Measuring Intelligence Online
Intelligence has been widely defined as the mental ability that enables one to respond to alternating and new situations in a way that demonstrates obvious learning, understanding, problem solving, and abstract thinking capabilities (Carter, 2011). Overtime, many tests have emerged online which aim at measuring the Intelligence Quotient of a person, as one of the parameters of determining one’s intelligence. IQ is a number that directly correlates to intelligence, and such tests have corroborated a cluster of scores up to 100, on which people are graded.
The three IQ tests taken online were a real taste of intelligence queries that adequately jogged my mind, and made me feel like my intelligence was plainly at work. The first test which was taken from the High IQ Society website involved the use of visuals and pictorials, whose main challenge was to identify the sequence of arrangements. This test almost applied the same criteria as that of sequencing in Math, but the real challenge was the timeframe, where I was required to identify and comprehend the arrangement within 20 seconds. It tested the ability of an individual to see, and interpret pictures, as well as comprehending the sequencing. Secondly, the IQ Test website offered a unique set of phrasal tests, asking simple but very challenging questions. More often than not, it centered on the questions that people usually take for granted, while some involved literal counting and guessing. As opposed to the first IQ test, these set of questions offered a chance to think deeply, though within a very short timeframe, and come up with the correct answer. Lastly, the Multiple Intelligence tests involved several choices, as opposed to the latter, which only had two options of either true or false. This required one to critically think of the situation presented and then chooses among the presented possible answers. Cumulatively, these tests presented an opportunity to put my intelligence at work on a simple but very tasking scale.
As expected, the outcomes of the tests were not common and similar across the board; rather each test rated me differently along the scale of 100 scores. This could be because each test was set to examine a different variable of the IQ, where one interconnected the relationship between visual acuity and interpretations of things observed, while another tested the ability of an individual to thin critically and make correct guesses. The timeframe provided for the tests might have also significantly contributed to the variation of the results, where one test penalized any delay in time, while the other did not. As result, even if one had put in the correct answer, the score could come down due to time constraint. Thus, the scores attained from these three tests might have been functions of time, visual interpretation, comprehension of the English language, social status, and knowledge of other subjects such as math (Carter, 2011).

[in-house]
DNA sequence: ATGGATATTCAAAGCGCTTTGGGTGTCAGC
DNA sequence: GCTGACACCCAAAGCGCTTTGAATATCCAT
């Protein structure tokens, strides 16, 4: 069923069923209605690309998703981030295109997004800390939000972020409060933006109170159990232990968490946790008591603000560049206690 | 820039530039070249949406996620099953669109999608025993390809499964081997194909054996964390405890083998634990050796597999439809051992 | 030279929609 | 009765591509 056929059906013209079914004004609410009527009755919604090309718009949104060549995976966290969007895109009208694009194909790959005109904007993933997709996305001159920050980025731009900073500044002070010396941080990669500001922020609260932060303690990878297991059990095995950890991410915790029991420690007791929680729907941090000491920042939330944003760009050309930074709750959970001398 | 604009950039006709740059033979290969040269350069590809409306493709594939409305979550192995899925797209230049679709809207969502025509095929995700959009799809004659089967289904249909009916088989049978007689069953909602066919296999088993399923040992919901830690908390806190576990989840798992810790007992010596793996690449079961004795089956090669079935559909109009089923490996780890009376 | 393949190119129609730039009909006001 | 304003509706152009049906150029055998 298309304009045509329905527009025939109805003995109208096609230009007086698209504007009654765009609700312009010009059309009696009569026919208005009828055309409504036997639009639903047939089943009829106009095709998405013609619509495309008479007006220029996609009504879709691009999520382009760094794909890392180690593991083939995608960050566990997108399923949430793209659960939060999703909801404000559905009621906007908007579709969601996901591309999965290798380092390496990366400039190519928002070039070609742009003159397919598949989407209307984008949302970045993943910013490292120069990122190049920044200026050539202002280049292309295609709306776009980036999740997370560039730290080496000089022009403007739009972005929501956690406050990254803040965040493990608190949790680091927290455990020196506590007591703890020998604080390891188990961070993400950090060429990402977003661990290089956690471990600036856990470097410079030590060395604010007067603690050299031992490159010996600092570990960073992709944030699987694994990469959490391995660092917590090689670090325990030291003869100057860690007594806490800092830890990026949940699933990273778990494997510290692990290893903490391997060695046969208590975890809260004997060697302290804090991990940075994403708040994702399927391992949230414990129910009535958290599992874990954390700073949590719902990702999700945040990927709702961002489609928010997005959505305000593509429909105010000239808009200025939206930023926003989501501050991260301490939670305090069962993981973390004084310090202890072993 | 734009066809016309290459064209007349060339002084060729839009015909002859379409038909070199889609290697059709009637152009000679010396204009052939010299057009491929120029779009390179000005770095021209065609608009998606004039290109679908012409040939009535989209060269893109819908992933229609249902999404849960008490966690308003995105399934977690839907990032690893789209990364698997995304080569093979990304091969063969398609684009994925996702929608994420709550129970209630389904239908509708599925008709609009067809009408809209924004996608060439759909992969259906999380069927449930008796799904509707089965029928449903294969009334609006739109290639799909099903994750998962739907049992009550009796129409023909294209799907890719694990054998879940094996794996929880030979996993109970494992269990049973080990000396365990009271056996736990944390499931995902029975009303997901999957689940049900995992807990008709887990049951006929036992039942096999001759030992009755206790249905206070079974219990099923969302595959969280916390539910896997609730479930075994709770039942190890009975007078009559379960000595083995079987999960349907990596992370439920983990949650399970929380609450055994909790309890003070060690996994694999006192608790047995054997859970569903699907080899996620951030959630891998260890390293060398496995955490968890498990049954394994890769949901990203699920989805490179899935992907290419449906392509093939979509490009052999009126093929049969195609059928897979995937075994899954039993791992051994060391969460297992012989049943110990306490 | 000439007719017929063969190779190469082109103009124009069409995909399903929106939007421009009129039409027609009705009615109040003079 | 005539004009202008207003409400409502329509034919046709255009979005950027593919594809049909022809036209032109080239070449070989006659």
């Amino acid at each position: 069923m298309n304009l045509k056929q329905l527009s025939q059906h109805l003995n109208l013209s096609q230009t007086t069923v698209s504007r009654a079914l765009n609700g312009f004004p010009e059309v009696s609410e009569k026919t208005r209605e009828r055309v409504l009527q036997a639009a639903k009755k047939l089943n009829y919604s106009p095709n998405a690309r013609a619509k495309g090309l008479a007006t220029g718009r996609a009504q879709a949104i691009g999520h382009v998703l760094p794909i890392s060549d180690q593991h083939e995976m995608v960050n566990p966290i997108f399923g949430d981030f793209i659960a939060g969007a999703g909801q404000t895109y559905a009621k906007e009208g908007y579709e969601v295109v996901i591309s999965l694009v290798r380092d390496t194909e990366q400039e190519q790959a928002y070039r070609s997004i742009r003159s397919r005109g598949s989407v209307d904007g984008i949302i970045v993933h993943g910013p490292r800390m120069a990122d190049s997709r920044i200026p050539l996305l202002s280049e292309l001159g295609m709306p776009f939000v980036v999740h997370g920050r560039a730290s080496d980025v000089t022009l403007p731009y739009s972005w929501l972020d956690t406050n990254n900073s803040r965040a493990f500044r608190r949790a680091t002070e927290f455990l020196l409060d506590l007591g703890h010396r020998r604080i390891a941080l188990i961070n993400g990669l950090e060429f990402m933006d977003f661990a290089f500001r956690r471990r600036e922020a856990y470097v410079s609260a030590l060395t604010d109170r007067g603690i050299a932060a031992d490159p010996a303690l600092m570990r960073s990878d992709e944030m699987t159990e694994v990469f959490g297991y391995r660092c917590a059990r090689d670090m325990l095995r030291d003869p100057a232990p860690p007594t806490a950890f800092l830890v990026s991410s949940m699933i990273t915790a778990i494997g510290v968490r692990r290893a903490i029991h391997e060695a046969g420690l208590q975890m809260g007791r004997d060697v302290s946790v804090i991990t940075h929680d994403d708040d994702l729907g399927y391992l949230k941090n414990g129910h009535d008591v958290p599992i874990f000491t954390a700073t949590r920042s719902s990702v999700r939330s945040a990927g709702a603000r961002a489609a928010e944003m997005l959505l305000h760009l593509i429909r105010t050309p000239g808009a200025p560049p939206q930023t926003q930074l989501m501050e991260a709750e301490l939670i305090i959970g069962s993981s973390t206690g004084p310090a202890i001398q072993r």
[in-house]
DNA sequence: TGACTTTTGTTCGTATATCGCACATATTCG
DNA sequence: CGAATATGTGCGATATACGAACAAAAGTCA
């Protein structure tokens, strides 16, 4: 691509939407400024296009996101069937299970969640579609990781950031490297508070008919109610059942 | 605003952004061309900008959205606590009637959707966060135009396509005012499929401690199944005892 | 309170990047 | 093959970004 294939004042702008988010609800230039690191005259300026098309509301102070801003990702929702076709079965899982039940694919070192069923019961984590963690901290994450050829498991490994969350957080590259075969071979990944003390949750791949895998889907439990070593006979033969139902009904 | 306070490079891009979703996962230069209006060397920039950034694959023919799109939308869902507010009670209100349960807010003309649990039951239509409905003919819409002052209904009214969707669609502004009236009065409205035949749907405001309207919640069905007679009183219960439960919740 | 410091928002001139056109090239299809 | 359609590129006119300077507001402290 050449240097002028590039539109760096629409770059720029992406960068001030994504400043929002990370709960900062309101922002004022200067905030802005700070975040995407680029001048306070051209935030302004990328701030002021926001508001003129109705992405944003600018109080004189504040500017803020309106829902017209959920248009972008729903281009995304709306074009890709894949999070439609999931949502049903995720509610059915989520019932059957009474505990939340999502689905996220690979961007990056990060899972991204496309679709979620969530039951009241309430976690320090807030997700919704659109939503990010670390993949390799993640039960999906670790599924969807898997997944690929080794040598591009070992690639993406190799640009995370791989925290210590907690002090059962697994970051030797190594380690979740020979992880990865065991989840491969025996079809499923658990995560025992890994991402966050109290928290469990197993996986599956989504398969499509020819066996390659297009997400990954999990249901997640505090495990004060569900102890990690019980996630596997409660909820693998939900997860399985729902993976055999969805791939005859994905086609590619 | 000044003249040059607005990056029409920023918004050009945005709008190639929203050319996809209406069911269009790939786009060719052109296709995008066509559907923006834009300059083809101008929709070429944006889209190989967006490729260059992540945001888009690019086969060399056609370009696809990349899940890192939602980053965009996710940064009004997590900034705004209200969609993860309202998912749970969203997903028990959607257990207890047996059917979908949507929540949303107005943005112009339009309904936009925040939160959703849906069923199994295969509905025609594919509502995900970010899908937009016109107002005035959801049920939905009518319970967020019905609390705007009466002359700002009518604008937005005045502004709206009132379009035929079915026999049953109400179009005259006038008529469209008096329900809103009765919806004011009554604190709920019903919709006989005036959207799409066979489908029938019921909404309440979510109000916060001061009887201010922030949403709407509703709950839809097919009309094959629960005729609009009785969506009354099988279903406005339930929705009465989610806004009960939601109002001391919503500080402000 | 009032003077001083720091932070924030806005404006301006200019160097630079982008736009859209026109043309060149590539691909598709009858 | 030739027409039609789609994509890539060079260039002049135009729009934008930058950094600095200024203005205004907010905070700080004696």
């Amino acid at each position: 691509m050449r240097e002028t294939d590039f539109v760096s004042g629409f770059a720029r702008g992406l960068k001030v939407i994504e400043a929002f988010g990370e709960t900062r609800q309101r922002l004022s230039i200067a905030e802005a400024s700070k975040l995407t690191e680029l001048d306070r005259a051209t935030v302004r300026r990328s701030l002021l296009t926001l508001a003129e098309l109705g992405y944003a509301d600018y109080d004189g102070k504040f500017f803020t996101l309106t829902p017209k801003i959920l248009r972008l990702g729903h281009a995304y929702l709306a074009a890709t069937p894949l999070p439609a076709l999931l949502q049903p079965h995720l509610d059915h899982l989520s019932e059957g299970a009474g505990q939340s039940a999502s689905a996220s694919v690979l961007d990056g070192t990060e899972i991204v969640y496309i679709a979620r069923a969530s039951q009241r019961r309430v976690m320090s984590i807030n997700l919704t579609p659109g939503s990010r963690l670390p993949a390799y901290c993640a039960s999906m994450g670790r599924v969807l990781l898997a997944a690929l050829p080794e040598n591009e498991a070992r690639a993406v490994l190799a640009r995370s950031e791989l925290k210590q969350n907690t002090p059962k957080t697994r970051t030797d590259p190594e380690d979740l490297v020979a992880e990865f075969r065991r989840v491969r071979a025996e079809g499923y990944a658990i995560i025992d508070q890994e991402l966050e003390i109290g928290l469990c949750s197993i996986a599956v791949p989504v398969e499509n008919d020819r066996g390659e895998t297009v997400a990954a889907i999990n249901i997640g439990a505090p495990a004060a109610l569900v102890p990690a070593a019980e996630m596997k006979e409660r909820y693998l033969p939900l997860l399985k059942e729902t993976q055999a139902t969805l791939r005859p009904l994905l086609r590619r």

It is true that numerous websites have come up which offer these online IQ tests. The real question is: are they valid? On visiting the websites, one would usually ask about their authenticity, especially those that ask for fiscal payments before they can release the results. As for the High IQ society website, the tests offered have either been labeled as certified, or a brief history about them has been provided to give an individual the notion that they can be trusted. In essence, the website maintains that it was only founded from the joint effort of individuals with top IQs among five percent of the population. This declaration is very serves to give one the hope and trust of validity that the results from the tests would be authentic. The IQ Test website has included a statement that its tests have been designed by PhD holders, and are all statistically sound. In addition, they provide a link to the statistical and graphical explanation of every test taken, which is a show of validity and authenticity. Lastly, the Multiple Intelligence website has also included authenticity statements by indicating that the tests included therein have all been tried and proven, and a comparison chart is also provided to help a client gauge himself with other variables.
Comparatively, the IQ Test website offered more valid tests than the other two. As opposed to the High IQ Society website, it provided logical questions that required critical thinking and jogging of the mind. With its two-choice answers, it presented a tricky and challenging platform where one had to decide between two seemingly correct answers. In this case, one could only be either wrong or right, which is a valid measure of intelligence. To crown it all, the website provides a certificate at the close of the test.
All said and done, intelligence tests have been widely proven to have a close relationship with success in a myriad of life events. Generally, these tests reveal that individuals with high IQ has a better chance of finishing higher levels of education faster and more successfully as opposed to the one with low IQ, not mentioning other aspects of life such as health, criminal records, and job performance (Carter, 2011). While IQ tests are important for testing intelligence, research has revealed that they do not entirely measure a person’s intelligence, since this depends on a number of variables. These tests are also subject to interferences and limitations such as social statuses, cultural difference, and language proficiency among others. As such, they might give misleading results, since Carter (2011) suggests that a number of exams are actually needed to accurately measure an individual’s intelligence.
Carter, P. J. (2011). IQ and Psychometric Tests : Assess Your Personality, Aptitude and Intelligence. London: Kogan Page.